Gov. Rick Scott made a big deal out of his recent meeting with U.S. Health and Human Services Secretary Kathleen Sebelius to supposedly discuss the impact of the Affordable Care Act on our state’s Medicaid budget.
Instead of a meaningful discussion, the meeting appears to have only been a backdrop for the governor to attack the Obama administration, play to Scott’s conservative base and possibly help his 2014 reelection bid.
Scott told the media after the meeting that his Agency for Health Care Administration had estimated the Medicaid expansion would cost Florida over $26 billion.
Not so fast, Tricky Ricky.
Health News Florida has obtained and published a series of emails to the governor’s staff that show analysts, including State Economist Amy Baker, had warned the governor that ACHA’s Medicaid estimates, which had tripled since August, were wrong. Staff at both the House Health Care Appropriations Subcommittee and the Legislature’s Office of Economic & Demographic Research had pointed out the faulty assumptions.
There were better estimates available. The nonpartisan Urban Institute had conducted a study for Kaiser Family Foundation of the costs for states to expand Medicaid to cover the uninsured. For Florida, the estimated 10-year cost was around $1 billion. According to the report, when state expenditures of Medicaid costs were netted against the savings in previously uncompensated care, the incremental impact was only 3.4 percent.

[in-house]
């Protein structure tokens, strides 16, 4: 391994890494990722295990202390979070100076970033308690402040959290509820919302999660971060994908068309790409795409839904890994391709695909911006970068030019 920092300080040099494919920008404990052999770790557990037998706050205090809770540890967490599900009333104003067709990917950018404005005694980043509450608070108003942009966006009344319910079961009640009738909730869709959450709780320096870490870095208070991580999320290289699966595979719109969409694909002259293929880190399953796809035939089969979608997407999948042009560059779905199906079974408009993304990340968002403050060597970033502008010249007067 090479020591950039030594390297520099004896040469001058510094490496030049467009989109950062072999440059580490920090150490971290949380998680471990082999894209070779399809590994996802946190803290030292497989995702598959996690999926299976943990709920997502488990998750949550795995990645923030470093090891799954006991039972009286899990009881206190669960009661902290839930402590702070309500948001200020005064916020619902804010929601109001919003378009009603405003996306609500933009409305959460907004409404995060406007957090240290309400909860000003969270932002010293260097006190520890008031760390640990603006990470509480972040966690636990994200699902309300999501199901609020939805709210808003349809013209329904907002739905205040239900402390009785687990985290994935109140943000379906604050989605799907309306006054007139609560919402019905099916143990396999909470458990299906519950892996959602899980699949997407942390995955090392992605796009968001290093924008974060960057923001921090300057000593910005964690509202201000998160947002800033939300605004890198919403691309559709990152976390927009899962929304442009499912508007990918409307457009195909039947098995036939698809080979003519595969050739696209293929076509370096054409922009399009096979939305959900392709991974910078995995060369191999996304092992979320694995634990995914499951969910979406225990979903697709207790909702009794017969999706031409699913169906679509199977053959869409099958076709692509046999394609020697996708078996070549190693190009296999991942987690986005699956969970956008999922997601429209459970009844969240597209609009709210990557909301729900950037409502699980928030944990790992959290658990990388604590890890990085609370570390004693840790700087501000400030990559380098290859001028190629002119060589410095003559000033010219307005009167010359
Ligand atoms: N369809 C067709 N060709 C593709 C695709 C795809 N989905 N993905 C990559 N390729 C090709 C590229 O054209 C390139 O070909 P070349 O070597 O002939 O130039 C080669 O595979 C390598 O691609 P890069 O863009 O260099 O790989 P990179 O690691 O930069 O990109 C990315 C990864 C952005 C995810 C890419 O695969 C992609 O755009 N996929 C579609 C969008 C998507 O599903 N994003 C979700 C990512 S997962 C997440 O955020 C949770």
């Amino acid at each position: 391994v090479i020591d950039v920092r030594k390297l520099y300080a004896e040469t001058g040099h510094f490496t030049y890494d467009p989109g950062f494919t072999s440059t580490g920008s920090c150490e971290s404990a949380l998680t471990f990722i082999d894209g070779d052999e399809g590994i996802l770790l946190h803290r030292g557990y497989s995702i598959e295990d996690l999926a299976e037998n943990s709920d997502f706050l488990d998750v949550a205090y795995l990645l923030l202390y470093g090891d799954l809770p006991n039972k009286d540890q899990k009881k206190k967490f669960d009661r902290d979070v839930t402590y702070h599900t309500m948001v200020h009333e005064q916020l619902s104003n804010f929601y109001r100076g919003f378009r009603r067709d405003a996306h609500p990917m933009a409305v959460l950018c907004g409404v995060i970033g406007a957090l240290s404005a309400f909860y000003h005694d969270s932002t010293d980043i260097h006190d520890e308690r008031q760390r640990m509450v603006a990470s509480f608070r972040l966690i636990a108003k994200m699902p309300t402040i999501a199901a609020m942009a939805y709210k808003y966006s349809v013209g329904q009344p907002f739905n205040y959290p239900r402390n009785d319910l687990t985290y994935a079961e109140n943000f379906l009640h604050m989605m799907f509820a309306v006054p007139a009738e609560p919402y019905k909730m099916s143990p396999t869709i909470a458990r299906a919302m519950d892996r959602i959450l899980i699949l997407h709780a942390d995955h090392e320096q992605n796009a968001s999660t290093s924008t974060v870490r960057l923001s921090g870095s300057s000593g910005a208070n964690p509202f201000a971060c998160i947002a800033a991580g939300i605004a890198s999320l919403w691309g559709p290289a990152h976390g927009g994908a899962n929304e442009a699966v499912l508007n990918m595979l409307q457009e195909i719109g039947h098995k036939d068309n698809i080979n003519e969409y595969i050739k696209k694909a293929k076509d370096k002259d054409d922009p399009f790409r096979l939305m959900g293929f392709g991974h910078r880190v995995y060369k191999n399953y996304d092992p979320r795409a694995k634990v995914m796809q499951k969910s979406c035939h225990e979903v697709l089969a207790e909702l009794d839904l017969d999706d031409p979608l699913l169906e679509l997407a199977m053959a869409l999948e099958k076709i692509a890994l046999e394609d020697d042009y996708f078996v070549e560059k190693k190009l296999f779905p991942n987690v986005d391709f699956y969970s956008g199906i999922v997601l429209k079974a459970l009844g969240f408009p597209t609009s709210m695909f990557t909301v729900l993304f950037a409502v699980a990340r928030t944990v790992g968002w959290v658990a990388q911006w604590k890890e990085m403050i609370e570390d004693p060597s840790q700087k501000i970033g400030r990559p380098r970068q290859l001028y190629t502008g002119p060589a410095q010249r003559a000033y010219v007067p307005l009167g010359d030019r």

Still Gov. Scott persisted and used the faulty estimates to further his political agenda.
After The Miami Herald and PolitiFact began to question the governor’s $26 billion price tag, his handlers doubled down and defended the number that only he and ACHA believe is valid. However, they left some room for adjusting the figure.
“AHCA’s report concluded that adding people to Medicaid under the new law would cost Florida $26 billion over 10 years,” said his communications director, Melissa Sellers. “Others have asked AHCA to use different assumptions to calculate different cost estimates. We look forward to reviewing those cost estimates as well.”
Florida lawmakers need the best estimates possible to make intelligent decisions about the state’s budget. The governor and his agencies have an obligation to do that. Blowing up the projection to such an exaggerated level does much more harm than good.
However, it may be Gov. Scott’s ticket to re-election, or, at least, he seems to think so.
Rick Outzen is the publisher/editor of Pensacola’s Independent News.